Community partners were asked to rank the priority areas that they believed were most important for the Greater Nashua Public Health Region to work on. The rank of 10 corresponds to the highest priority area. 

Collectively, the main priorities under Maternal and Child Health include:

1) Improve access and availability of universal                     screenings

2) Support access to affordable healthcare and                     referrals for families

3) Support children's social & emotional 
     development through easily accessible services &           supports

4) Improve access and supports for healthy nutrition

5) Increase the capacity of all families to advocate for         themselves and their children

Maternal & Child Health Programs & Services

Community partners were asked to identify what existing Maternal and Child Health programs their organization currently has in order to avoid duplication of efforts. Partners were also asked what MCH services are needed in the Greater Nashua Public Health Region. 

Barriers

In an open response question, community partners were asked to identify barriers to receiving Maternal and Child Health services. Partners were also asked if they had adequate staff available to run their MCH programs. 

Health Equity

In an open response question, community partners were asked to discuss how their organization addresses issues of health equity, access to care and social determinants of health.  Partners were also asked what specific efforts their organization makes to reach the Black, Indigenous and other Peoples of Color (BIPOC) population.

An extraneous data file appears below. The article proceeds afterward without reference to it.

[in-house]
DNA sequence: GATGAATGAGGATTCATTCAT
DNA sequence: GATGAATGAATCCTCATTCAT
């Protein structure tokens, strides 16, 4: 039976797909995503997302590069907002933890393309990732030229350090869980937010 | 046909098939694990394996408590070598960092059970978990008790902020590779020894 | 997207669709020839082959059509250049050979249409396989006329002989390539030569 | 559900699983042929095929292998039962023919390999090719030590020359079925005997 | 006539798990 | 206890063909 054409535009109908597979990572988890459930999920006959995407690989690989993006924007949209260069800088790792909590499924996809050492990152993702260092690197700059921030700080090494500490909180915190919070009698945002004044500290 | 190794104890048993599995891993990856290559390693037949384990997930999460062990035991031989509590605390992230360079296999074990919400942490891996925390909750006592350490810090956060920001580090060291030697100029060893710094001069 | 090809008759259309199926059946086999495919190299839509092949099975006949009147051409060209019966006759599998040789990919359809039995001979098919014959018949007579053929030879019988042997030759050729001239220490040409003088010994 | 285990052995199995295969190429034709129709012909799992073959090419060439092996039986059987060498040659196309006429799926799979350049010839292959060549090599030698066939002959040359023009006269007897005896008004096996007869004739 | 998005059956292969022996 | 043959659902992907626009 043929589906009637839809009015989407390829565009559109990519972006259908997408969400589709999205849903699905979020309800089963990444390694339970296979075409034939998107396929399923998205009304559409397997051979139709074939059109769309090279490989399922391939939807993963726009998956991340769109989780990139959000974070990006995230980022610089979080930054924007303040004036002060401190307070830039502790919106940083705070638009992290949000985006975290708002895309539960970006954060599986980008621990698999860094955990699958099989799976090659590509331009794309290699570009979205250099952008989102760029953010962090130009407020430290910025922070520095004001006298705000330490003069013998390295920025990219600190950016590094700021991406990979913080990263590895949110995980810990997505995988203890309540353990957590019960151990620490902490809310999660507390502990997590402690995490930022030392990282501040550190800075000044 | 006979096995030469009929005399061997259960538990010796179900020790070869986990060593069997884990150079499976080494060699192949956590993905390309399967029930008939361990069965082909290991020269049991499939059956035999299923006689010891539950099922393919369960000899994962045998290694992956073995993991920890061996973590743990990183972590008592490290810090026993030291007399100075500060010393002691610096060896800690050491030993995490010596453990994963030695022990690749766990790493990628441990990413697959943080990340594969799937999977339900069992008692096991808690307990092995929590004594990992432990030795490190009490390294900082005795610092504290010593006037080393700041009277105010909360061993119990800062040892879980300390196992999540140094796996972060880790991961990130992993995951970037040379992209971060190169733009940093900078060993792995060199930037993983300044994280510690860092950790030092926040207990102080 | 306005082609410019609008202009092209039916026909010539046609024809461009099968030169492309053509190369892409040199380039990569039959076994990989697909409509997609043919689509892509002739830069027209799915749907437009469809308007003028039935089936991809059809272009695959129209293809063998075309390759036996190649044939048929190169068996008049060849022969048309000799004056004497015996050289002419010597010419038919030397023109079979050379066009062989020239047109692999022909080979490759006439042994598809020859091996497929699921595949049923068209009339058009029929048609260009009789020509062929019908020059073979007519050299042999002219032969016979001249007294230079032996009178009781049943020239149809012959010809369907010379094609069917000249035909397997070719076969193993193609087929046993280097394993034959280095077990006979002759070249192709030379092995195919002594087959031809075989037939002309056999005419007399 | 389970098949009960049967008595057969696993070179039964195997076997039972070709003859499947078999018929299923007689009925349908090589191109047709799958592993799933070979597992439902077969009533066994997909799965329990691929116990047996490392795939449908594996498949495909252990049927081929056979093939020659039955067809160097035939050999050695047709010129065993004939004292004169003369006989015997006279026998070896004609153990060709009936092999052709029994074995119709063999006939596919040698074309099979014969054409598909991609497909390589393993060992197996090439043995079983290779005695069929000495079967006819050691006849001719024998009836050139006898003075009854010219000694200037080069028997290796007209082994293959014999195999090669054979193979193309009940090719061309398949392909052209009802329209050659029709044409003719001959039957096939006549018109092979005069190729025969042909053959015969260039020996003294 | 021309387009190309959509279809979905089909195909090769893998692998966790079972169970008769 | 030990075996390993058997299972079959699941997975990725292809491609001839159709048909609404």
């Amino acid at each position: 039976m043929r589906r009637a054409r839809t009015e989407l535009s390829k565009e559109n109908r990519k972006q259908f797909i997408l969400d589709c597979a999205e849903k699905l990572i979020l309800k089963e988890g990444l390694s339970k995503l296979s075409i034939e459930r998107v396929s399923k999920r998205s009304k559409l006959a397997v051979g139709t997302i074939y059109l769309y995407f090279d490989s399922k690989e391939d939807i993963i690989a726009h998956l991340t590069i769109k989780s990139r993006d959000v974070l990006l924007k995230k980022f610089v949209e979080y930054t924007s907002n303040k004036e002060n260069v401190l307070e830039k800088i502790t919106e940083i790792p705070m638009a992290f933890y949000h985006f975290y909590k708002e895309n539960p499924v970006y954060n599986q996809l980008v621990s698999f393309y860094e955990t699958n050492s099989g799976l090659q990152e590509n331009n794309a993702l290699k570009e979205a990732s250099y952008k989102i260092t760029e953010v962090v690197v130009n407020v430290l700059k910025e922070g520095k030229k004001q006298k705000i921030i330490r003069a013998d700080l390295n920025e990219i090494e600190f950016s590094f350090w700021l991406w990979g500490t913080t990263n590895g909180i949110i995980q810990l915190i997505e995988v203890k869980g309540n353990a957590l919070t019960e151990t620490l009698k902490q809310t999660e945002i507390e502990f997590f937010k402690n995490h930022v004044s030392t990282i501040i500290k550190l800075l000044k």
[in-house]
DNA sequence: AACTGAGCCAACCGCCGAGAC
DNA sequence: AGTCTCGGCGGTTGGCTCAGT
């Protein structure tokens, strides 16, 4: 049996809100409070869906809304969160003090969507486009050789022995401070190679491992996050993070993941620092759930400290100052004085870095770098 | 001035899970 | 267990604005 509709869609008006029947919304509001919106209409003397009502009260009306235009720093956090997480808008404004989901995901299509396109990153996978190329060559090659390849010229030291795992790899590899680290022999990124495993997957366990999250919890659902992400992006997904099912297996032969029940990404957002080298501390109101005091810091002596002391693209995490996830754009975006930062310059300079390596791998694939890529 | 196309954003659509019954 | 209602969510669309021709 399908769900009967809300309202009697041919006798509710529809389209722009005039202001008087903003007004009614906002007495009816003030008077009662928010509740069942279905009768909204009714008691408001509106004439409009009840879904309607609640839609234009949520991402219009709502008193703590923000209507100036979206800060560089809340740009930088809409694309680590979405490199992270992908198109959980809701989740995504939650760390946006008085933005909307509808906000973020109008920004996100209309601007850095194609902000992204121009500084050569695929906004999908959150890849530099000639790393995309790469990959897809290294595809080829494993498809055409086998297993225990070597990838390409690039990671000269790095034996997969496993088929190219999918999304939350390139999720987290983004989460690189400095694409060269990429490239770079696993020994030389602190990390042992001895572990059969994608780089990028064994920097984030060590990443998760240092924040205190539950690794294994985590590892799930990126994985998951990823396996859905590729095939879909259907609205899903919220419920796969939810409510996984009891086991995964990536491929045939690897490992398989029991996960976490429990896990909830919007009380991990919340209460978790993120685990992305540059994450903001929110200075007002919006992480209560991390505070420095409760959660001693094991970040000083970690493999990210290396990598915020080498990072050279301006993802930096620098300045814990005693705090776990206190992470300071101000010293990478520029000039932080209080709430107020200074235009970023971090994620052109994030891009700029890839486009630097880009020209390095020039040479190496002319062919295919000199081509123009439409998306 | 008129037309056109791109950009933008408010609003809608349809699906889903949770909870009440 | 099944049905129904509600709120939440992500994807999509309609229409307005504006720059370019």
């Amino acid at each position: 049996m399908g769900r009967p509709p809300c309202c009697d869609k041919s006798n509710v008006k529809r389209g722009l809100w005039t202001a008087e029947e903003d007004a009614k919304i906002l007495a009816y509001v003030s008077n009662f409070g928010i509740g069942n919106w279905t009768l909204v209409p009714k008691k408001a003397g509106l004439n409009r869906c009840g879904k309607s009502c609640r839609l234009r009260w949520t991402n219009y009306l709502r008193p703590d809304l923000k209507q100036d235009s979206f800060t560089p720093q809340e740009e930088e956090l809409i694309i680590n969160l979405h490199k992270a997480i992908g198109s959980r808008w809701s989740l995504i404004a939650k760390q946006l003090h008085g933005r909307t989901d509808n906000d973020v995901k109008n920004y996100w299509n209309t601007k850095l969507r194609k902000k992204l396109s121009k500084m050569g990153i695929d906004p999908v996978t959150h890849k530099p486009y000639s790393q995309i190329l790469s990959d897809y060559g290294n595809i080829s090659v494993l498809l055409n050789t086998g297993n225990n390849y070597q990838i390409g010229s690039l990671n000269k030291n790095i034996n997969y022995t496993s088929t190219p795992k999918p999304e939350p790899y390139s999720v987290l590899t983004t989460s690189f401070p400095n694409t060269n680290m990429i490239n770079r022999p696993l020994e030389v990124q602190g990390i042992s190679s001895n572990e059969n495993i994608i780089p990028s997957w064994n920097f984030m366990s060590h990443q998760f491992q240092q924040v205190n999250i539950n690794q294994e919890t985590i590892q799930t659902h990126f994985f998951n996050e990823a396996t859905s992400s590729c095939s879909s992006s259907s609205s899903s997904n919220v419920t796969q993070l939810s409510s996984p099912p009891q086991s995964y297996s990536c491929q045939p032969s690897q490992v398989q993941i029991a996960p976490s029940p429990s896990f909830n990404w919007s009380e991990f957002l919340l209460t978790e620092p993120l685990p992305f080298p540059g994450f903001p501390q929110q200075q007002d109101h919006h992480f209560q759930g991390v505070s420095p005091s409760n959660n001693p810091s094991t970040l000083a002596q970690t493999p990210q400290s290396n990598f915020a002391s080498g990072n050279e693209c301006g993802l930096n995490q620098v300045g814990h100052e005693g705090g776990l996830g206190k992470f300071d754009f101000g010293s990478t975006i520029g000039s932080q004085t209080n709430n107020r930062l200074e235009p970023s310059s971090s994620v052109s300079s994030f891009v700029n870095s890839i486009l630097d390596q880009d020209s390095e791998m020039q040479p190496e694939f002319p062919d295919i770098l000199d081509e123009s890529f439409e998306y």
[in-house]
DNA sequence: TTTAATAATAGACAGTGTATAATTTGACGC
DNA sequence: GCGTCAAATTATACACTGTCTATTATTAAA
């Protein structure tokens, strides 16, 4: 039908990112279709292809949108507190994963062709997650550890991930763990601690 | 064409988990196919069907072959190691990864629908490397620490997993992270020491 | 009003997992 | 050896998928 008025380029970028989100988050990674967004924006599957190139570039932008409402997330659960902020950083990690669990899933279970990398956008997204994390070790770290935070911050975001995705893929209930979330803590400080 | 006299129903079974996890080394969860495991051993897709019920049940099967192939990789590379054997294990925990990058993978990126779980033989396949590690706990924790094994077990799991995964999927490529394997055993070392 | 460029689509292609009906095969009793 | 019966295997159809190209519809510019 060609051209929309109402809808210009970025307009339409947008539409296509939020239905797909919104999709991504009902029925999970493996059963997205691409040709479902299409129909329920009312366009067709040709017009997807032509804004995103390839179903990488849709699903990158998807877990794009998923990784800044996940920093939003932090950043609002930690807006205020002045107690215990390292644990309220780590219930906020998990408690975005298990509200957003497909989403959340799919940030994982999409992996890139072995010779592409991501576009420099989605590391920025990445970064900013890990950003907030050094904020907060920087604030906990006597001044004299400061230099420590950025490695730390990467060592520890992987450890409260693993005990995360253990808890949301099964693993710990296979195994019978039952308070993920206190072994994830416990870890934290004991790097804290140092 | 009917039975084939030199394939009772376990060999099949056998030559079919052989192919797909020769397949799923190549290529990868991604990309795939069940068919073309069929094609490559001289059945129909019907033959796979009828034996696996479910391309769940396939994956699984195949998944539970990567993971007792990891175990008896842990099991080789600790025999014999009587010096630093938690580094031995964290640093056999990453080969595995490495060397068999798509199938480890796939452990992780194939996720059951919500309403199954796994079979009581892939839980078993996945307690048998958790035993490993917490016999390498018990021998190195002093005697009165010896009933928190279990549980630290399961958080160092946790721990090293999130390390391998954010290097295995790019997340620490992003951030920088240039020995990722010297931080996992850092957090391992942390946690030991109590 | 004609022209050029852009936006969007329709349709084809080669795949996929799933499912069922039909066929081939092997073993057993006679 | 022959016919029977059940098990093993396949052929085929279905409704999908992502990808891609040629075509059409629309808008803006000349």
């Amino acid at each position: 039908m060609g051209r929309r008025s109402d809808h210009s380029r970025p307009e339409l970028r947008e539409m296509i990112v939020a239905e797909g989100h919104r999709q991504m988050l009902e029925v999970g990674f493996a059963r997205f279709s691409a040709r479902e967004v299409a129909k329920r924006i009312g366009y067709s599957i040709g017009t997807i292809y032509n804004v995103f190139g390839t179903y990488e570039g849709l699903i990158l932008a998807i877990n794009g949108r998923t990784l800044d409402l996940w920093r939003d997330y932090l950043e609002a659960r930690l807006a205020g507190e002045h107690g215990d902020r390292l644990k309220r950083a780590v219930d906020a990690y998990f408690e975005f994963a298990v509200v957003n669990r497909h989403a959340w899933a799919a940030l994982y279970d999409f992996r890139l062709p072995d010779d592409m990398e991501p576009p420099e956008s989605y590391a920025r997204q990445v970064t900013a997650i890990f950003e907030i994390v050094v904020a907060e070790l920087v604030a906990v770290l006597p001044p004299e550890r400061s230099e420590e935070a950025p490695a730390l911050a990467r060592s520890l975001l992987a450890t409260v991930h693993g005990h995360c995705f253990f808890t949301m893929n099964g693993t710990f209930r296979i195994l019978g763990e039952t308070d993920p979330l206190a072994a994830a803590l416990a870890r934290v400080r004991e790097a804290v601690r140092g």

I believe there needs to be trust built between people working to provide services and those who might need them. I also think there needs to be more of a process to ensure this relationship building practice does not fall on a few people, but in practices which are more sustainable.

-- Community Organization

Strategic Mapping

The Strategy Map below links to detailed objectives, data and programming details for Maternal and Child Health. Click on an objective to see the details about who is leading programming efforts and contact information, so your organization can get involved.

Summary

Childbirth is a life-defining experience for many women and their families, and having healthy babies is vitally important, not only for them but for the welfare of the entire community. Healthy birth outcomes and early identification and treatment of health conditions among infants can enable children to reach their full potential. The economic circumstances into which mothers give birth can greatly affect both the mother’s chances of having a healthy pregnancy and her baby’s chances of getting off to a healthy start. Access to programs, services, and quality care play an important role in improving women’s health and economic stability before, during, and after pregnancy. Collaborative efforts throughout the GNPHR are of paramount importance to the health and quality of life for mothers and babies. It is important to establish and strengthen collaboration among communities, public and private non-profit agencies, as well as federal, state, and local governments.